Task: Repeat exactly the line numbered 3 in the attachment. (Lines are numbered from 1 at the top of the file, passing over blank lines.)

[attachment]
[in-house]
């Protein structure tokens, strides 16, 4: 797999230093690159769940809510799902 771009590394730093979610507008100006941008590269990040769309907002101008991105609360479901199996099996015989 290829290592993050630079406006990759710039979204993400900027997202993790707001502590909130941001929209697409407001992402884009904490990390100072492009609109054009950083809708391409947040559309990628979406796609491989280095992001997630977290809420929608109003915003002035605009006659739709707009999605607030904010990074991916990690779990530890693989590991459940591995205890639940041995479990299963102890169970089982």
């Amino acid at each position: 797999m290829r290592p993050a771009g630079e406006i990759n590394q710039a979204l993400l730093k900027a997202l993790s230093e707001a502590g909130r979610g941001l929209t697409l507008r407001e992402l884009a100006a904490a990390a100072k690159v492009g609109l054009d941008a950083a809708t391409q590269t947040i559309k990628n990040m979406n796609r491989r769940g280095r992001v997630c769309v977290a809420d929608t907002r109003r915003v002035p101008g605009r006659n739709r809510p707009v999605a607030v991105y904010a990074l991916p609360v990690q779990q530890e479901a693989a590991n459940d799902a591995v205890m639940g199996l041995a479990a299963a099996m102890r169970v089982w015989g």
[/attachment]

């Amino acid at each position: 797999m290829r290592p993050a771009g630079e406006i990759n590394q710039a979204l993400l730093k900027a997202l993790s230093e707001a502590g909130r979610g941001l929209t697409l507008r407001e992402l884009a100006a904490a990390a100072k690159v492009g609109l054009d941008a950083a809708t391409q590269t947040i559309k990628n990040m979406n796609r491989r769940g280095r992001v997630c769309v977290a809420d929608t907002r109003r915003v002035p101008g605009r006659n739709r809510p707009v999605a607030v991105y904010a990074l991916p609360v990690q779990q530890e479901a693989a590991n459940d799902a591995v205890m639940g199996l041995a479990a299963a099996m102890r169970v089982w015989g």